Returning stateside in 1960, Bateman reunited with Voight. The pair headed to New York City to try their routines in the cabarets of Greenwich Village. Voight eventually moved on to serious drama and feature films, earning fame as the star of John Schlesinger's "Midnight Cowboy" (1969). Retaining his old character moniker as a stage name, Gibson hit the stand-up comedy circuit, performing satirical poems straight-faced while holding an oversized flower. Spotted by comedian Jerry Lewis during an appearance on "Tonight Starring Jack Paar" (NBC, 1957-1962) in August 1961, he was offered a role in Lewis' "The Nutty Professor" (1963), in which he appeared as a college student named Gibson. That same year, Gibson made three appearances on "The Joey Bishop Show" (CBS, 1961-65) and contributed character parts to episodes of "77 Sunset Strip" (ABC, 1958-1964) and "The Beverly Hillbillies" (CBS, 1962-1971), appearing on the latter as rhinestone-suited cowboy star Quirt Manley. Gibson was buried down in the cast list of Billy Wilder's "Kiss Me, Stupid" (1964), starring Dean Martin and Kim Novak, but made more of an impression as a red Indian cum beatnik in the later Three Stooges vehicle "The Outlaws is Coming" (1965). Additional TV work followed, with Gibson put to good use as maladroit cavalry Private Wrongo Starr on "F-Troop" (ABC, 1965-67) and as Napoleon Bonaparte on "Bewitched" (ABC, 1964-1972). In 1967, he revived his fey Southern poet character for the pilot for "Rowan & Martin's Laugh-In," later joining the regular cast of the vaudeville-style sketch comedy series, which ran on NBC between 1968 and 1973. Gibson appeared in 23 episodes of the series, holding the stage on his own for "A poem by Henry Gibson" and garnering a Golden Globe nomination before departing after the 1970-71 season for more ambitious projects.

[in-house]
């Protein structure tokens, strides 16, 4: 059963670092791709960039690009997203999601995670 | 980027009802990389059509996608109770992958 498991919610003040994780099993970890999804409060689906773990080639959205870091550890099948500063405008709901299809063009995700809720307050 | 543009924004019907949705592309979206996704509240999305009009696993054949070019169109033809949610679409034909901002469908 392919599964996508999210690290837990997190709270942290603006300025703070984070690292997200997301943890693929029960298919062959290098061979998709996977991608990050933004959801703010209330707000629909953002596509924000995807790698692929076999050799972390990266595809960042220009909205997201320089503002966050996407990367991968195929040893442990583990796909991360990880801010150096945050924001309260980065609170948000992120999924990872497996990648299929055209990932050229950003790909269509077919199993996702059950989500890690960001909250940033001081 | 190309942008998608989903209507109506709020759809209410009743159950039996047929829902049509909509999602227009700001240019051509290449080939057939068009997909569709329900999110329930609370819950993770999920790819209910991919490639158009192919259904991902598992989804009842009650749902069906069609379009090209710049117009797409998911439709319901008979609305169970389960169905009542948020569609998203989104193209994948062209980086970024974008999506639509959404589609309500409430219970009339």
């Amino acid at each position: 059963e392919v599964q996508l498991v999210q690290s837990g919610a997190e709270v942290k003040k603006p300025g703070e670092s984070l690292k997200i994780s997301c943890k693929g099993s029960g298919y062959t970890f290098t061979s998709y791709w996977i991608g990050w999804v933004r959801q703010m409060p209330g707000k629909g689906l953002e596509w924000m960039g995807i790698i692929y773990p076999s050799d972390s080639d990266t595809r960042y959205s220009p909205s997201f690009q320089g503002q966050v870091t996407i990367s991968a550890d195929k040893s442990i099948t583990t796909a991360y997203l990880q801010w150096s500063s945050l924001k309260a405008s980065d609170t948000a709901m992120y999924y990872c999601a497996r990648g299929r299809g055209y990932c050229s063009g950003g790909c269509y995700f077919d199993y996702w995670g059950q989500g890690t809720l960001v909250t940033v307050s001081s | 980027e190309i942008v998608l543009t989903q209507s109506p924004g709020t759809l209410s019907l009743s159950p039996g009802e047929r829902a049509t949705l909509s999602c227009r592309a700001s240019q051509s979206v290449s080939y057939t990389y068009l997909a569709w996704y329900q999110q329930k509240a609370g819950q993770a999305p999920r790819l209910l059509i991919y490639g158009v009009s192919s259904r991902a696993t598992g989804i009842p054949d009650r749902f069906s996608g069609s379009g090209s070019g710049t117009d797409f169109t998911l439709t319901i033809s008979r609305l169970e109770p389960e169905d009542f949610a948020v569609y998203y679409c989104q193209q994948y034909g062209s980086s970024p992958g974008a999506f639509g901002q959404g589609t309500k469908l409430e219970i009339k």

Gibson played the unfortunately named Clifford Stool, no-account nephew of railroad tycoon Mickey Rooney and antagonist of John Astin's Wild West gunman "Evil Roy Slade," a 1972 NBC telefilm. The following year, the actor supplied the voice of Wilbur the pig in Paramount Pictures' animated adaptation of "Charlotte's Web" (1973), and played a sinister physician in "The Long Goodbye" (1973), Robert Altman's revisionist take on the 1953 Raymond Chandler mystery novel. Altman would call on Gibson again for his next film project, but in the interim, Gibson made rent paying appearances on the unsold pilot for "The Karen Valentine Show" (1973) and in episodes of "Love, American Style" (ABC, 1969-1974) and "Get Christie Love" (ABC, 1974-75). He contributed a macabre cameo to "The Kentucky Fried Movie" (1975), in a faux public service announcement for the United Appeal for the Dead. Gibson would be nominated for another Golden Globe for playing a vainglorious country star in Altman's "Nashville" (1975). An amalgam of Porter Waggoner, Roy Acuff and Hank Snow, Gibson's patriotic and vitriolic Haven Hamilton was emblematic of Altman's condemnation of petty tyrants. Gibson performed his own songs in the film and his spot on performance netted him a National Society of Film Critics Award. Though shut out at the 1976 Academy Awards, "Nashville" was a box office and critical success, albeit reviled by the American country music industry.